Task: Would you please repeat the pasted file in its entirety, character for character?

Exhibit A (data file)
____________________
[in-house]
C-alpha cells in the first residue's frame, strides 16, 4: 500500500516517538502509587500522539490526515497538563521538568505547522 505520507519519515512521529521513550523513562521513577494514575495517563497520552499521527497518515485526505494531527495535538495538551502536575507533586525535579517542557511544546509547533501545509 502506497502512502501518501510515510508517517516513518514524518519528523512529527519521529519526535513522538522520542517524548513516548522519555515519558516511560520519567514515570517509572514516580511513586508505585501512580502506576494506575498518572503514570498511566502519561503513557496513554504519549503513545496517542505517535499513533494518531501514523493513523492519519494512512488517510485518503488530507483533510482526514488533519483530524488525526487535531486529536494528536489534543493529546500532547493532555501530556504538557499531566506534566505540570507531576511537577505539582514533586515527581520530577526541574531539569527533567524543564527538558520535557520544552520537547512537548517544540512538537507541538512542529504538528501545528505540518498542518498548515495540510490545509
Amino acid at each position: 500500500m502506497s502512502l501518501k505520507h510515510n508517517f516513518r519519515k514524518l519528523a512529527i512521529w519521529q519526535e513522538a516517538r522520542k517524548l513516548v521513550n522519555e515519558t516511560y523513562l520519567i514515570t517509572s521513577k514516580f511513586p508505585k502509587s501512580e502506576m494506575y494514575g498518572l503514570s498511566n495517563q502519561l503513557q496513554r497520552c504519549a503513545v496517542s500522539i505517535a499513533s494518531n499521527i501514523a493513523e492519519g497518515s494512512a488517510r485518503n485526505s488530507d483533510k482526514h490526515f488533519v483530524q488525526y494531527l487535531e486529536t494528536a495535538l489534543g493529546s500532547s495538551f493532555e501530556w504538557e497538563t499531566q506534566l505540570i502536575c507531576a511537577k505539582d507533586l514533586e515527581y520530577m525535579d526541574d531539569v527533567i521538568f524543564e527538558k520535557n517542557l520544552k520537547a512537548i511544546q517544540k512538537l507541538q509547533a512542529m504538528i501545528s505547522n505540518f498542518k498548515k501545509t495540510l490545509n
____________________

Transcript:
[in-house]
C-alpha cells in the first residue's frame, strides 16, 4: 500500500516517538502509587500522539490526515497538563521538568505547522 505520507519519515512521529521513550523513562521513577494514575495517563497520552499521527497518515485526505494531527495535538495538551502536575507533586525535579517542557511544546509547533501545509 502506497502512502501518501510515510508517517516513518514524518519528523512529527519521529519526535513522538522520542517524548513516548522519555515519558516511560520519567514515570517509572514516580511513586508505585501512580502506576494506575498518572503514570498511566502519561503513557496513554504519549503513545496517542505517535499513533494518531501514523493513523492519519494512512488517510485518503488530507483533510482526514488533519483530524488525526487535531486529536494528536489534543493529546500532547493532555501530556504538557499531566506534566505540570507531576511537577505539582514533586515527581520530577526541574531539569527533567524543564527538558520535557520544552520537547512537548517544540512538537507541538512542529504538528501545528505540518498542518498548515495540510490545509
Amino acid at each position: 500500500m502506497s502512502l501518501k505520507h510515510n508517517f516513518r519519515k514524518l519528523a512529527i512521529w519521529q519526535e513522538a516517538r522520542k517524548l513516548v521513550n522519555e515519558t516511560y523513562l520519567i514515570t517509572s521513577k514516580f511513586p508505585k502509587s501512580e502506576m494506575y494514575g498518572l503514570s498511566n495517563q502519561l503513557q496513554r497520552c504519549a503513545v496517542s500522539i505517535a499513533s494518531n499521527i501514523a493513523e492519519g497518515s494512512a488517510r485518503n485526505s488530507d483533510k482526514h490526515f488533519v483530524q488525526y494531527l487535531e486529536t494528536a495535538l489534543g493529546s500532547s495538551f493532555e501530556w504538557e497538563t499531566q506534566l505540570i502536575c507531576a511537577k505539582d507533586l514533586e515527581y520530577m525535579d526541574d531539569v527533567i521538568f524543564e527538558k520535557n517542557l520544552k520537547a512537548i511544546q517544540k512538537l507541538q509547533a512542529m504538528i501545528s505547522n505540518f498542518k498548515k501545509t495540510l490545509n